Group report

Our first book for 2020 was ‘The Plague’ by Albert Camus - very apt we told ourselves 2 months later!! It was acclaimed and an immediate triumph when it was first published in 1947 as it is in part an allegory of France’s suffering under the Nazi occupation and a story of bravery and determination against the precariousness of human existence. The townspeople of Oran are in the grip of a deadly plague, which condemns its victims to a swift and horrifying death. Fear, isolation and claustrophobia follow as they are forced into quarantine. Each person responds in their own way to the lethal disease: some resign themselves to fate, some seek blame, and a few, resist the terror.

We did find it a rather depressing read.

In February we moved on to ‘The Silk Roads’ by Peter Frankopan - The sun is setting on the Western world. Slowly but surely, the direction in which the world spins has reversed: where for the last five centuries the globe turned westward on its axis, it now turns to the east.... For centuries fame and fortune were to be found in the West - in the New World of the Americas. Today it is the East that calls out to those in search of adventure and riches. The region stretching from Eastern Europe and sweeping right across Central Asia, deep into China and India, is taking centre stage in international politics, commerce, and culture - and is shaping the modern world. This region, the true centre of the Earth, is obscure to many in the English-speaking world. Yet this is where civilisation itself began, where the world's great religions were born and took root. The Silk Roads were no exotic series of connections but networks that linked continents and oceans together. Along them flowed ideas, goods, disease, and death. This was where empires were won - and where they were lost. As a new era emerges, the patterns of exchange are mirroring those that have criss-crossed Asia for millennia. The Silk Roads are rising again. A major reassessment of world history, The Silk Roads is an important account of the forces that have shaped the global economy and the political renaissance in the re-emerging East.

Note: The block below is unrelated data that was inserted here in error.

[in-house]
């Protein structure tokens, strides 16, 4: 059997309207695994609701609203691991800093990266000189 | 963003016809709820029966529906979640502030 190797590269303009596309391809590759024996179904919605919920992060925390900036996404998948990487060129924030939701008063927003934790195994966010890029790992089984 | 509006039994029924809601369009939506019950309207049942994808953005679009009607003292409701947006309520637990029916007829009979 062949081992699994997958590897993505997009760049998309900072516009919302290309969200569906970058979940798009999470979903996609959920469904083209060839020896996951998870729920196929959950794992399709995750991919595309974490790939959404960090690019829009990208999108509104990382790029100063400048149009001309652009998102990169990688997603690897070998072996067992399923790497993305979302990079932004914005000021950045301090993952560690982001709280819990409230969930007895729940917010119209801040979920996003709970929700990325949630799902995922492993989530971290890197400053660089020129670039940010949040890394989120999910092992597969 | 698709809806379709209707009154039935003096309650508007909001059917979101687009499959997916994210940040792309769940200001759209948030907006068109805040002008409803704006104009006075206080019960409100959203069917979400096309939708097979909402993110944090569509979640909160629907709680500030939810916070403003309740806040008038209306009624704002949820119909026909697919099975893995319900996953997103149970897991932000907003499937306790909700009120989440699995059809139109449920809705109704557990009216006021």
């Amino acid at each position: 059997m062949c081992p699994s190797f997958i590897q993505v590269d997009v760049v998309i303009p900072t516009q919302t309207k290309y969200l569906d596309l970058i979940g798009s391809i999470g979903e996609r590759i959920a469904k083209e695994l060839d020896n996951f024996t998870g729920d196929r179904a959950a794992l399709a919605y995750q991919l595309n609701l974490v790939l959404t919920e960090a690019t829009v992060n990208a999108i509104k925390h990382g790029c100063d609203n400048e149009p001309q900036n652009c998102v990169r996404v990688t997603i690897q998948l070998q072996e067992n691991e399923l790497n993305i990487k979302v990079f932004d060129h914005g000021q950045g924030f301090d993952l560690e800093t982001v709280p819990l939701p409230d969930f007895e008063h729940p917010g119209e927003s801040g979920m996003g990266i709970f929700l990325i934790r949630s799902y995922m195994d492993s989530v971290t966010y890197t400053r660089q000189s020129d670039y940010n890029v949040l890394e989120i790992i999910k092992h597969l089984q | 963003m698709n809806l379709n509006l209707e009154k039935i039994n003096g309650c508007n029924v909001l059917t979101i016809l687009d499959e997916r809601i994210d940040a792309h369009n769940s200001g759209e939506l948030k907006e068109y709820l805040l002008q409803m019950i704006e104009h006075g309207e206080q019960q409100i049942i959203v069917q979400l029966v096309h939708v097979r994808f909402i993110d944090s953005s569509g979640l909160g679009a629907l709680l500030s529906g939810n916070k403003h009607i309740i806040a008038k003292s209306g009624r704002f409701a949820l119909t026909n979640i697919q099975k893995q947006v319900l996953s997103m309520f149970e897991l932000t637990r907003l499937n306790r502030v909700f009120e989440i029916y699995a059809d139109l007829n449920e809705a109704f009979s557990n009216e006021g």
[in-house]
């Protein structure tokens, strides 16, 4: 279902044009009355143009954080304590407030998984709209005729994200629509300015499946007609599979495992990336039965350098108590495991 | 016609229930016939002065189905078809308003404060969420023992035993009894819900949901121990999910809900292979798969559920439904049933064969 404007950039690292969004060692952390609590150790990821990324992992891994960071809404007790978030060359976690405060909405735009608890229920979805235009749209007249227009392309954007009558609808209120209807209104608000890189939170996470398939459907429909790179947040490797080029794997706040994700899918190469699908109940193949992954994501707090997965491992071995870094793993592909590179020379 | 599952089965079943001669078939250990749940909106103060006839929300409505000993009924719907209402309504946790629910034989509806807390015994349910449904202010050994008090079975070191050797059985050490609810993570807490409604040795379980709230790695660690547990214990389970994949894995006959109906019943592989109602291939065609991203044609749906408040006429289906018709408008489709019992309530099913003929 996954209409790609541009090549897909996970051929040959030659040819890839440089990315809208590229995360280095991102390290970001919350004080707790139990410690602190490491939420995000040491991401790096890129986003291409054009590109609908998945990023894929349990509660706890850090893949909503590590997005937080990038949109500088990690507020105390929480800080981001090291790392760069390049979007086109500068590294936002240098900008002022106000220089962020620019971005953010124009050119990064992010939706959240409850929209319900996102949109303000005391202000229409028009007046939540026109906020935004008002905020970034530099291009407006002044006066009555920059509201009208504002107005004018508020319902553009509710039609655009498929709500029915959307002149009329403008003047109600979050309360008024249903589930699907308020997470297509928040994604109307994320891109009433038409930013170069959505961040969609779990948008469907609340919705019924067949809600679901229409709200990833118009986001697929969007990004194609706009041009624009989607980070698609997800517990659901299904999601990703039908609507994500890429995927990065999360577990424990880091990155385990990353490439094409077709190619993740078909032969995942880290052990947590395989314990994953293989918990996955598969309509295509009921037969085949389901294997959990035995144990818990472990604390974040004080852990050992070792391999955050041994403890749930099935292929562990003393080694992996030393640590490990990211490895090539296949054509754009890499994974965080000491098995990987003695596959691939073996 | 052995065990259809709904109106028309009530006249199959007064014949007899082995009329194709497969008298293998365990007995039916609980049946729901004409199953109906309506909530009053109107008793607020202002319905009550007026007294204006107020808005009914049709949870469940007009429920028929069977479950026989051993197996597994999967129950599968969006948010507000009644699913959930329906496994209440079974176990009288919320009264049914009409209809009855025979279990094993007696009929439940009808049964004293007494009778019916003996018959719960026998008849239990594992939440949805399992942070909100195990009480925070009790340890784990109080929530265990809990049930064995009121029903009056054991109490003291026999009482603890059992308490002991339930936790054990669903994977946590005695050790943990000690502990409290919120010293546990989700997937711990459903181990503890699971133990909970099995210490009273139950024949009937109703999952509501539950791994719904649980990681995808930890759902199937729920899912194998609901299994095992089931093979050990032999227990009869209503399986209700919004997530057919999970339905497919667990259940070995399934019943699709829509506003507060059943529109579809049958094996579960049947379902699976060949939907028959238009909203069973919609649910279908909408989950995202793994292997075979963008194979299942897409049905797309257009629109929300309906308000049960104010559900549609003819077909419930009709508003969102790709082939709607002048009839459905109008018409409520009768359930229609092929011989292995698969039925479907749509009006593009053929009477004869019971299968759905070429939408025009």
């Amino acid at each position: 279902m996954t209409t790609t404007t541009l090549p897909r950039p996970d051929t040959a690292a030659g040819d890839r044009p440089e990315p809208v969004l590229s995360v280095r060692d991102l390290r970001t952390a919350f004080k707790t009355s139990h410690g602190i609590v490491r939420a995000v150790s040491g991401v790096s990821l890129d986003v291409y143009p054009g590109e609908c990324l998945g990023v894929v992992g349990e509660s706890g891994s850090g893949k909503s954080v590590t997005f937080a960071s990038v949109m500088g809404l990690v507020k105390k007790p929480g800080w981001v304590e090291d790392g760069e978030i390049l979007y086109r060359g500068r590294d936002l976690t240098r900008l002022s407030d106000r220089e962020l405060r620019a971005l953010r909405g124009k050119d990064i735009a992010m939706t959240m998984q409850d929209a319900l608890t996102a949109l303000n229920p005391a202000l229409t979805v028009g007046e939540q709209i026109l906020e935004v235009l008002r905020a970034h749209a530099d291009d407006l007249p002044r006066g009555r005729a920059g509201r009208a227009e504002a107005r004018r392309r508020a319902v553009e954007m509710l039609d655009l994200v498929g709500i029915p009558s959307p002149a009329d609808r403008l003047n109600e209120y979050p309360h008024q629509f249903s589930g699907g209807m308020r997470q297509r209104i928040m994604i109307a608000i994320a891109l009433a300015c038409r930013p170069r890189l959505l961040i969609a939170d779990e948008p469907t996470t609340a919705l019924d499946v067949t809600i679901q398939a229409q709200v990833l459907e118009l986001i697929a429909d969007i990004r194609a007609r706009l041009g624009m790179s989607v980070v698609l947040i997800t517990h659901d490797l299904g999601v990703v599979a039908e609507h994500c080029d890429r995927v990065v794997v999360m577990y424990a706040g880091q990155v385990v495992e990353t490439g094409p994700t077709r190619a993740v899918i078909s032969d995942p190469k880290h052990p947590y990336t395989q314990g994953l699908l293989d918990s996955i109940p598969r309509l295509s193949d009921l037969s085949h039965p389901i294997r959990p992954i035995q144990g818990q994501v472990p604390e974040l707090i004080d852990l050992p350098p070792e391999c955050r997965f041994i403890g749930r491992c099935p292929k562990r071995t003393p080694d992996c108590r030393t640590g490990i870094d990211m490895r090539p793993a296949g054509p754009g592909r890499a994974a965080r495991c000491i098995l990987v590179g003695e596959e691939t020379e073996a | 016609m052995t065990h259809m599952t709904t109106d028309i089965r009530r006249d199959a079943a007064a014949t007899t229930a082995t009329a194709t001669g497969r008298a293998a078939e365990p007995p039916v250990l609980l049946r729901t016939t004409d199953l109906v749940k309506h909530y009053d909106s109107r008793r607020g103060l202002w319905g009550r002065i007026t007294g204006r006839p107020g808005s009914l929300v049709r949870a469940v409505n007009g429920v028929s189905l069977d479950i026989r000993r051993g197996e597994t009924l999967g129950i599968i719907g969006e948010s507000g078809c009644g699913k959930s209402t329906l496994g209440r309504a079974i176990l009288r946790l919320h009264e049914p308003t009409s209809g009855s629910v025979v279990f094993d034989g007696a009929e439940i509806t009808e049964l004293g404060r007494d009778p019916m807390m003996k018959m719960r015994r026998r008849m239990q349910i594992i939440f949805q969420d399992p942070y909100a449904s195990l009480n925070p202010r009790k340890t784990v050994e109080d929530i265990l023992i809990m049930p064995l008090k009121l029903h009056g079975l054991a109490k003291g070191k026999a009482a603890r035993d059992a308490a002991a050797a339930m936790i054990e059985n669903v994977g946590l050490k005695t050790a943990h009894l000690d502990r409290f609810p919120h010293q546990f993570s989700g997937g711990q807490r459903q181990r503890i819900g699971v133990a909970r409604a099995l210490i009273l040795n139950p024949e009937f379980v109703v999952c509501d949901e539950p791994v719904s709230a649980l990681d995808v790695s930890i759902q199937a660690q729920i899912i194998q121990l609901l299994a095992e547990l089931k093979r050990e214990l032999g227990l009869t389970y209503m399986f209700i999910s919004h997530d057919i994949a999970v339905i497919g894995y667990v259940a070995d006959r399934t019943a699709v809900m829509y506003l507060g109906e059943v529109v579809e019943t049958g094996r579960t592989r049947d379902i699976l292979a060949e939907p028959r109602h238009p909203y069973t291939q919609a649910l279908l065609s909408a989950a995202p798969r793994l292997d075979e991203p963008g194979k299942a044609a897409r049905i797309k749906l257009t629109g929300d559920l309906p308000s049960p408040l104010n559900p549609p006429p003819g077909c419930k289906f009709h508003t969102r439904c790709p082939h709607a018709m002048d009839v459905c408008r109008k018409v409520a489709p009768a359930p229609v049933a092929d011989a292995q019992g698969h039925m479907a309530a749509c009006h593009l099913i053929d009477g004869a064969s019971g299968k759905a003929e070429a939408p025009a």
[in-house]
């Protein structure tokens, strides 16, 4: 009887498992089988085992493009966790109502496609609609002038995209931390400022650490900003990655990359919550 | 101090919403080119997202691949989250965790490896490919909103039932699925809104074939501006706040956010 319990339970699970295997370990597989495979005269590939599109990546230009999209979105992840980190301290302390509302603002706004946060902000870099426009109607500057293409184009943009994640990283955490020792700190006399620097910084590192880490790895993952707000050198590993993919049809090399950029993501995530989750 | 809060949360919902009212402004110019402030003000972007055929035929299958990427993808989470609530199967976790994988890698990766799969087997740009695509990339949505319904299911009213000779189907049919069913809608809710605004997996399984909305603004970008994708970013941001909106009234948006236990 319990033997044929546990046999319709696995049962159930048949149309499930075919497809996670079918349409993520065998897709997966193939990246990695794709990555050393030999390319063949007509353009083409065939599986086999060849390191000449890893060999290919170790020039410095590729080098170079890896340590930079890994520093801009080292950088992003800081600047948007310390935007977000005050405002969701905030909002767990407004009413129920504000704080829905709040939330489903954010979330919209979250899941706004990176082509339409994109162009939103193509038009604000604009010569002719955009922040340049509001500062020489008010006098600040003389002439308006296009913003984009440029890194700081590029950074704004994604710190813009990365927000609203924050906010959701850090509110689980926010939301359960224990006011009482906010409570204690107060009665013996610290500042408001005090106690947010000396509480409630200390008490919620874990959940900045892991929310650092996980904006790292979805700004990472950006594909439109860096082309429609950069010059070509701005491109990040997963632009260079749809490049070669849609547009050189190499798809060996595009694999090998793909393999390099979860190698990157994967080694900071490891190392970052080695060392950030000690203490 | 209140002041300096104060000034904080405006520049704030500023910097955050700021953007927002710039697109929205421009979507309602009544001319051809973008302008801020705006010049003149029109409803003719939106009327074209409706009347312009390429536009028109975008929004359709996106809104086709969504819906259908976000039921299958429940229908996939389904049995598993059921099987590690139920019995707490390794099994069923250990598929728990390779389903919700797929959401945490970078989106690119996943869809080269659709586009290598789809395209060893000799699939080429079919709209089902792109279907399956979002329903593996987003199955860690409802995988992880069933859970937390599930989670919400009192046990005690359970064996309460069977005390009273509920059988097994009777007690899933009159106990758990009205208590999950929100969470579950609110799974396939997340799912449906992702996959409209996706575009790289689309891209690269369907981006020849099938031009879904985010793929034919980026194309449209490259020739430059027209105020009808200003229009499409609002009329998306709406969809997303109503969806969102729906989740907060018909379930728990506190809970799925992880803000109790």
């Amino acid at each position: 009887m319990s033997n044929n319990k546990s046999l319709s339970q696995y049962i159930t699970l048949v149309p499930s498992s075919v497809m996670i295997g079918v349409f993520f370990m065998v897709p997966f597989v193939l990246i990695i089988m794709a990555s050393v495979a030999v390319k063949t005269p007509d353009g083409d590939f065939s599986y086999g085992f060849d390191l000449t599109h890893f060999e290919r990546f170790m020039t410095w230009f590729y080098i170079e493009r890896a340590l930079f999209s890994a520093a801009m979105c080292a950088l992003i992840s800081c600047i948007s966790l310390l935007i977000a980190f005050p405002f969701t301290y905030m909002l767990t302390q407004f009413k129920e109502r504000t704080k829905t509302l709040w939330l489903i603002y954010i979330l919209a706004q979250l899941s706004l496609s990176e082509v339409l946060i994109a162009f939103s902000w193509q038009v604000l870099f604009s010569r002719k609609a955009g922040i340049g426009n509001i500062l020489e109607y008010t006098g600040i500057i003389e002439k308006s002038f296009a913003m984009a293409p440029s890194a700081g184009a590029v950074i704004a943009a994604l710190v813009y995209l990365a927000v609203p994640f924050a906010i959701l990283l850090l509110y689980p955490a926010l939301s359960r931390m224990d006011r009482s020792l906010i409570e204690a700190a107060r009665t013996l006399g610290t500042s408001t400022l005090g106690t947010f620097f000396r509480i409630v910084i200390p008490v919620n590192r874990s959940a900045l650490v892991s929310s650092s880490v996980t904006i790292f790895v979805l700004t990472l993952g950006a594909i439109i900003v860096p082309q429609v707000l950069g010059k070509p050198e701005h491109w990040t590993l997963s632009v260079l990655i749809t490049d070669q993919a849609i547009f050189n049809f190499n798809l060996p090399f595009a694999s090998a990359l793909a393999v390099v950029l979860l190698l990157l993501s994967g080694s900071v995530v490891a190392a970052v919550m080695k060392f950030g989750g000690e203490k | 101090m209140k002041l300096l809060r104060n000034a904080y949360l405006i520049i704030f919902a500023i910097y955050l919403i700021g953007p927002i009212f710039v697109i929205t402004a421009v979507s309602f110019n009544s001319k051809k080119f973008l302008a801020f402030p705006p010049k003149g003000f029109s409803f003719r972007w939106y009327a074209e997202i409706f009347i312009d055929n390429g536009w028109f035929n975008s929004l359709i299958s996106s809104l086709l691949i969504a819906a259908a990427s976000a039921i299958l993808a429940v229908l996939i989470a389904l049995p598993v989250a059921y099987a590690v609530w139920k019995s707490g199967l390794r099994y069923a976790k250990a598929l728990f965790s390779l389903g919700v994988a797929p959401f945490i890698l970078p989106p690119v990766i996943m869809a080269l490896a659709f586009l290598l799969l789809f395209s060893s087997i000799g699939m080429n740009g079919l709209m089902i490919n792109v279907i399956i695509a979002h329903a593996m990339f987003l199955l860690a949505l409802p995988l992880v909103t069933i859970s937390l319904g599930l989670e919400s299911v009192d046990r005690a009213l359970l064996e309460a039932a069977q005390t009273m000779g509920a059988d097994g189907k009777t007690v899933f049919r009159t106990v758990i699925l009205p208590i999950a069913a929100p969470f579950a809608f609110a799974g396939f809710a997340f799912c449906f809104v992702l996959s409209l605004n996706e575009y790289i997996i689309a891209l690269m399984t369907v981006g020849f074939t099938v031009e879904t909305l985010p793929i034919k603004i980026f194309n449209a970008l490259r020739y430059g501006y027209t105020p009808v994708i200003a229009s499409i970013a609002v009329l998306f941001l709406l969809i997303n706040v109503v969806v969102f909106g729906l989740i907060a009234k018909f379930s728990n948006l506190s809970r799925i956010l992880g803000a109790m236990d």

In March we had ‘Do Not Say We Have Nothing’ by Madeleine Thein. However although this novel was shortlisted for the Baileys Women’s prize for fiction in 2017, also for the Man Booker prize in 2016 and the winner of the Scotiabank Giller prize in 2016, none of the group were fans of it and several of us did not finish reading it. Lockdown came 2 weeks into March and the library closed. The instructions were that books could be put through the letterbox of the library or retained until they reopened.

In July I received an e-mail from Hampshire Libraries informing me that from 1st August book sets could be re-ordered if we so wished. After discussing via e-mail with group members whether they wished to continue it was decided that we would and we began in August with Edna O’Brien’s ‘Little Red Chairs’. We all felt that although the author is an acclaimed writer over several years, this novel could surely not be one of her best. She wrote it in 2015 at the age of 85 and after a gap of 10 years since her previous book. We were unanimous in not enjoying the book at all, feeling it was very disjointed, dark and depressive.

We do read a variety of books, chosen each year by the group from the lists of New Additions that are on the Hampshire Libraries website. I then e-mail the choices to Matthew at Hayling Library and he orders them for the year for us and kindly tries to ensure that as many of the group as possible get one of their choices. There are 10 books in a set and there has for several years been 10 in this group. However just before lockdown one lady decided she wouldn’t come any more; although she had always enjoyed it she felt her age had caught up with her. Another member is unwell at the present time, but we hope she will return to us. When we are back to some sort of normality again I will advertise the vacancy.

We all enjoy the afternoons; after discussing the book we have all read (or not), we talk about other books we have read during the month. We then enjoy a cup of tea and a slice of home-made cake while catching up on what else we have done during the month. Things are a little different now and for the meetings since re-starting we have been able to space out in my garden.

However now we are limited to 6, it is a little more difficult. Two ladies in the group have decided they will take the book each month but not come to the meetings, they will send in their reviews. If any of the other members cannot come for any reason then one or the other of them can stand in. Hopefully this state of affairs won’t last for very long.

Pauline Brice

This is an article published in the Autumn 2020 edition of the Hayling Island U3A newsletter .